The  Carantan
ca. 1270 - ca. 1892
A silver coin remembering Carantania

   Above: The obverse and the reverse of the Carantan

   Below: Carantan with double cross, Tyrolian eagle and the inscription MEINARDVS COMES TIROLI, and its graphical drawing

In Friuli, still today, money is often called »carantani«.

Dr Jožko Šavli

In 1286, Mainhard II of Goerz-Tyrol, Count of Tyrol, was appointed Duke of Carinthia. This historical duchy was the central province of the former Grand Duchy of Carantania, and conserved therefore its political tradition. Based on this, Mainhard's enfeoffment was carried out upon the ancient Slovenian rite: "He was enthroned on the Prince's Stone, then he judged the quarrels and enfeoffed the liegemen on the Ducal Throne", which is still to be found on the field of Svatne, north of Celovec/Klagenfurt located in Carinthia.

(cf article "The Installation of the Dukes of Carantania")

In Meran, the principal town in Mainhard's county Tyrol, there used to be a mint, which produced silver coins since 1270 approximately. On the obverse a double cross was stamped with the inscription Meinardvs and on the reverse they displayed the image of the Tyrolian eagle and the continuation of the inscription Comes Tiroli. Because Meran is situated on the River Etsch (Adige), the German speaking population called this coin an Etschkreuzer.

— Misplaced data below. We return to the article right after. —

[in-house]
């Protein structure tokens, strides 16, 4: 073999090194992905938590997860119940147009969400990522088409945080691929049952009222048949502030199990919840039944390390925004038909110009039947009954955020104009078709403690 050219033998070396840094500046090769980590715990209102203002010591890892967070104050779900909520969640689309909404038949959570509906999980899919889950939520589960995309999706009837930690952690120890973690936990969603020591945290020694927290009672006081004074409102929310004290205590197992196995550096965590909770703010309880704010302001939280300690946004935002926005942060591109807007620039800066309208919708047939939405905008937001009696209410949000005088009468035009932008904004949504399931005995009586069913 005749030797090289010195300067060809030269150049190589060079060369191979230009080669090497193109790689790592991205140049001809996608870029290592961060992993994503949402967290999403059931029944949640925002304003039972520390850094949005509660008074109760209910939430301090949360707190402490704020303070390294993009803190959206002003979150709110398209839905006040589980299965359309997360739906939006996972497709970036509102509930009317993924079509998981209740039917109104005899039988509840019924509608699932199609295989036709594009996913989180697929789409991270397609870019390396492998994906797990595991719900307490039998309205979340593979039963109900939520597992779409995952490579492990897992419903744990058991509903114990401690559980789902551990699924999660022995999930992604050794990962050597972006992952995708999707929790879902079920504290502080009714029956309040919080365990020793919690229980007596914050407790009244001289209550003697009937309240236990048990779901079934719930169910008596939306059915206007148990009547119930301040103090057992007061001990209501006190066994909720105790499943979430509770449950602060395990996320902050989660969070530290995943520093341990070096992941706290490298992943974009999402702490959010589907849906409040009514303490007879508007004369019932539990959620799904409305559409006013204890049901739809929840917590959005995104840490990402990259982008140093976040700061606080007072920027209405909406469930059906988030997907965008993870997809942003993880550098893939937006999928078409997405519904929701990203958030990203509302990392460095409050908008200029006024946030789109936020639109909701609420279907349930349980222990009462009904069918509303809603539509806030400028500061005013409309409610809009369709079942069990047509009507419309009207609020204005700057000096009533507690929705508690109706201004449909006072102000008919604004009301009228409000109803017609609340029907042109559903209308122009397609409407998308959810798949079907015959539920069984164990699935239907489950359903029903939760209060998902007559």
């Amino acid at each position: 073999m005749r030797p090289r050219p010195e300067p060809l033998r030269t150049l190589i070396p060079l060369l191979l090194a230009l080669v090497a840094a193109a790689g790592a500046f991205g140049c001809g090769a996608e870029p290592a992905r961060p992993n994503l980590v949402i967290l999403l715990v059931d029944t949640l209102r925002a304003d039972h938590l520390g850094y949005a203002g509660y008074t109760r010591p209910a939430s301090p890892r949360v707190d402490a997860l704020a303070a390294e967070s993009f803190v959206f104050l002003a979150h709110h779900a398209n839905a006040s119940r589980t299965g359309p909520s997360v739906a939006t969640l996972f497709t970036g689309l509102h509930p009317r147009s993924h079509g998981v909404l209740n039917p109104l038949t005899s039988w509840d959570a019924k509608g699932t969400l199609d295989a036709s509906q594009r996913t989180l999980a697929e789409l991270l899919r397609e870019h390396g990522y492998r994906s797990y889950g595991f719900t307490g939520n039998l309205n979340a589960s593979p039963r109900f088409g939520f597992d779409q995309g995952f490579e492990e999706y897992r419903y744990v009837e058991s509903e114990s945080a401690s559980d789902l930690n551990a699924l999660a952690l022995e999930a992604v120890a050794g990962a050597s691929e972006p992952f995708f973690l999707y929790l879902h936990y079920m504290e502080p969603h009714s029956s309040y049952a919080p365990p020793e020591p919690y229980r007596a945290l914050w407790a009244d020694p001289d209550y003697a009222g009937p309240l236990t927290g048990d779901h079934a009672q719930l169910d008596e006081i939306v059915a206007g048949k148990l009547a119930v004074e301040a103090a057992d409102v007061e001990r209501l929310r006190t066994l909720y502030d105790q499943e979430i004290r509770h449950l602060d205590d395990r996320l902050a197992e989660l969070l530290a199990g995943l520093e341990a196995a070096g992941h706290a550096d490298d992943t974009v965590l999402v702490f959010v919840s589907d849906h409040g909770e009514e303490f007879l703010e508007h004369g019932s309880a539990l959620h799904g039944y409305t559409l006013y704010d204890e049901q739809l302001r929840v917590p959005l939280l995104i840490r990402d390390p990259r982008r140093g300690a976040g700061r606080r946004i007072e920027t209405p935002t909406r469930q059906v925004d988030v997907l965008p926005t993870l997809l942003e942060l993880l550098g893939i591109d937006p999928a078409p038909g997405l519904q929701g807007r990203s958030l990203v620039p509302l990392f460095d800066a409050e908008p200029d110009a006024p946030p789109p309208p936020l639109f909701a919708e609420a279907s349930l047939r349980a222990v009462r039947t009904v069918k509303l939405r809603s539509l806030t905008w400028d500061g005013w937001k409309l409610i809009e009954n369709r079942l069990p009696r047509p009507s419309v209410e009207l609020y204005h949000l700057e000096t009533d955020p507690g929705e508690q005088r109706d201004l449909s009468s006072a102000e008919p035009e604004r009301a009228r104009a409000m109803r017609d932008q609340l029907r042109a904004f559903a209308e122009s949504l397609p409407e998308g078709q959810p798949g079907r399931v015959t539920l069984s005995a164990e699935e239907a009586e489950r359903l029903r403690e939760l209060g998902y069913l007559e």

It became tremendously useful and handy when conducting business and making payments, and the usage of coins spread fast into the territory of Northern Italy, as far as Trieste and Dalmatia. But in this area it was called Carantan (or Carantano), because Mainhard II, who possessed the privilege of coining, was also the Duke of Carantania (Carinthia).

The Carantan remained in circulation for centuries bearing in the inscription the name of the mint-master. Its value amounted to 20 small denari - veronesi piccoli. Therefore it was also called »zvanzika« (zwanziger). In 1551, it was recognized as state money in the ratio 1/72 thaler. Since 1615 its value was 1/90 thaler or 1/60 florin.

In Northern Italy (Lombardy and Veneto) the carantan was abolished at the time of the money reform in 1858. In the Austrian provinces it remained in use until 1892, when it was, together with the florin, converted for crowns.